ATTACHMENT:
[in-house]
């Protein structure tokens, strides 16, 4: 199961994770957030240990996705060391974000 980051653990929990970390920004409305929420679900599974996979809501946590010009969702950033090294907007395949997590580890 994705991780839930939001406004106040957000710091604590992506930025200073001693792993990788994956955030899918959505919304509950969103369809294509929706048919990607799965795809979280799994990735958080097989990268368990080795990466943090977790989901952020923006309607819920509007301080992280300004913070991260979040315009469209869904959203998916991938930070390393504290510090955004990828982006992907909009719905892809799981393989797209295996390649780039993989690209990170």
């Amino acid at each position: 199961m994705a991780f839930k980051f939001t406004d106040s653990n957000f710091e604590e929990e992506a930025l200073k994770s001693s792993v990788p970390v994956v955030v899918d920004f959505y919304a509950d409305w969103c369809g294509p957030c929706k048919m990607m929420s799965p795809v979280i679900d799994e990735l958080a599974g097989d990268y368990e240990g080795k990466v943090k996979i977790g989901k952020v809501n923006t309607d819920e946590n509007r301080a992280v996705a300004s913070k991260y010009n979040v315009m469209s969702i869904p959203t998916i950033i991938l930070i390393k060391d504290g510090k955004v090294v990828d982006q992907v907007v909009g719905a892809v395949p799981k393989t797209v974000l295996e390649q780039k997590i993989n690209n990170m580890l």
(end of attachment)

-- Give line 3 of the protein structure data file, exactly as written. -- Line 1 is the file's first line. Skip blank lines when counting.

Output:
């Amino acid at each position: 199961m994705a991780f839930k980051f939001t406004d106040s653990n957000f710091e604590e929990e992506a930025l200073k994770s001693s792993v990788p970390v994956v955030v899918d920004f959505y919304a509950d409305w969103c369809g294509p957030c929706k048919m990607m929420s799965p795809v979280i679900d799994e990735l958080a599974g097989d990268y368990e240990g080795k990466v943090k996979i977790g989901k952020v809501n923006t309607d819920e946590n509007r301080a992280v996705a300004s913070k991260y010009n979040v315009m469209s969702i869904p959203t998916i950033i991938l930070i390393k060391d504290g510090k955004v090294v990828d982006q992907v907007v909009g719905a892809v395949p799981k393989t797209v974000l295996e390649q780039k997590i993989n690209n990170m580890l």